on diversity and trailer parks.

Growing up in a trailer park teaches you a lot of things you probably wouldn’t learn anywhere else — how to untangle yourself from a bully so you can sneak a rabbit punch in on his throat, for example, or how to make nice with the older guy that runs the corner store so you can occasionally open a tab on candy and cigarettes. You learn weird little staggered gaits so you can avoid the forest of outstretched legs trying to trip you on the way to the back of the overcrowded bus. You learn what words like “Xanax” and “Percocet” and “cocaine” mean well before you ever actually lay eyes on the stuff.

Even folks who’ve never set foot in a poor community know this, because they watch television. It’s in every stereotypical trailer park in the media, usually alongside the unfortunately-dressed white hicks we seem to think have a monopoly on these places.

That last part is what sticks in my craw, really. I grew up in a trailer park where, when things were alright and you and the other kids dragged the basketball hoop out to the road for a 3-on-3, there were black bodies and brown bodies and white bodies all in the sticky summer heat, playing together. I grew up around the occasional community pool party, and I had the same experience — people of all shades splashing around the one pool one person was lucky enough to have, and as far as I could tell, they were just people.

It was the same with boys and girls, too, and sexualities of all stripes; we were united in our poverty, friends and associates by way of necessity (the necessity being that richer kids with better clothes didn’t want to be seen with us.) I never learned to think of women as “the weaker sex,” or really, as much different from men. Race didn’t matter, sex didn’t matter. Sexuality only started to matter in the addled fog of puberty, and even then I remained confused for most of my teenage years. People were just people, and were treated like people.

Except, of course, that race does matter, and sex does matter, and sexuality does matter. In my little social circle of kids and pool parties, it didn’t, but in the society around me, these things have served and continue to serve as excuses to treat people as…not people.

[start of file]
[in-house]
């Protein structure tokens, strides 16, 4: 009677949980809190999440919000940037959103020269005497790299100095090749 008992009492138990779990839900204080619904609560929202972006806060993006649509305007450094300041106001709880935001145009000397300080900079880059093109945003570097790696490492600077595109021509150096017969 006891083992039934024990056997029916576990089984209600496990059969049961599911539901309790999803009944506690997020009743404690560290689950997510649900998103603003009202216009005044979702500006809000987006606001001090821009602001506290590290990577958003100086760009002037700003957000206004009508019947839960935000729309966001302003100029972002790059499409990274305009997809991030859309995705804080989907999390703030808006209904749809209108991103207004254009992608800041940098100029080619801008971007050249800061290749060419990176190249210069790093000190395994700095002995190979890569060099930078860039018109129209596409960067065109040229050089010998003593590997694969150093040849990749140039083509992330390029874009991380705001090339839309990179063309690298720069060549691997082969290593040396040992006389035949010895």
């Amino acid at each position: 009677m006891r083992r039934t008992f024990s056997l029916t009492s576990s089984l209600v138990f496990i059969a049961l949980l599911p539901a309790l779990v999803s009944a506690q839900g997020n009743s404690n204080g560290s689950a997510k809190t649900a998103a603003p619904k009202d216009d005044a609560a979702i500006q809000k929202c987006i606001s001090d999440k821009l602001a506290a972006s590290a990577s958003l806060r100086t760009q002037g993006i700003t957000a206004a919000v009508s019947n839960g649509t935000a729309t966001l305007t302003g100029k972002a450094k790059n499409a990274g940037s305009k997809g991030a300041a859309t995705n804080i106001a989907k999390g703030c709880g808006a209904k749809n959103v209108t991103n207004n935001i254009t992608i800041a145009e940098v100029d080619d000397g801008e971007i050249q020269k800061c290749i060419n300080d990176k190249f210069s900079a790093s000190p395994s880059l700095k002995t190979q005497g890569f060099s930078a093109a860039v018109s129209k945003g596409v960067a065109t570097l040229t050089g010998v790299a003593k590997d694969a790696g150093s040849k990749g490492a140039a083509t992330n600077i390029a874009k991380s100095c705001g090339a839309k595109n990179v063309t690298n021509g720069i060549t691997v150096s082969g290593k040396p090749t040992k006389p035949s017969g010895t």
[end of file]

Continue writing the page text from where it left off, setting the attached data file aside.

I think about that, sometimes, when I get involved in the national conversation about race we’re currently having, or the national conversation about women’s rights, or the national conversation about gay rights, for that matter. I think about the fact that when people present these bigoted viewpoints on women or people of color, painting them with these broad brushes as “inferior” or “criminal,” I feel as though I’ve just heard someone insist the sky is consistently a bright green color — because it seems irrational. The black kids and brown kids and white kids and boys and girls and gay people and straight people in my neighborhood all acted alike. There wasn’t any such thing as “inherently weaker,” because the girls got in fights with the boys all the time and won. There wasn’t any such thing as “inherently criminal,” because sometimes the word “poor” became synonymous with the word “desperate” and you did what you had to do.

That’s what I keep coming back to — growing up in a diverse neighborhood, around a range of different skin colors and genders and sexualities meant that I never learned to make the strange association between a person’s value and their attributes. (That’s not to say I don’t have subconscious biases somewhere in my behavior. I’m never sure.) That’s what diversity teaches people: that everyone, in the end, is people and deserve to be treated as such. That’s why diversity is important — being around different people teaches you that while we aren’t all the same, we are of equal value, and deserve equal rights and equal kindness.

Out of all the lessons I learned in that trailer park, I think that’s the one I value the most.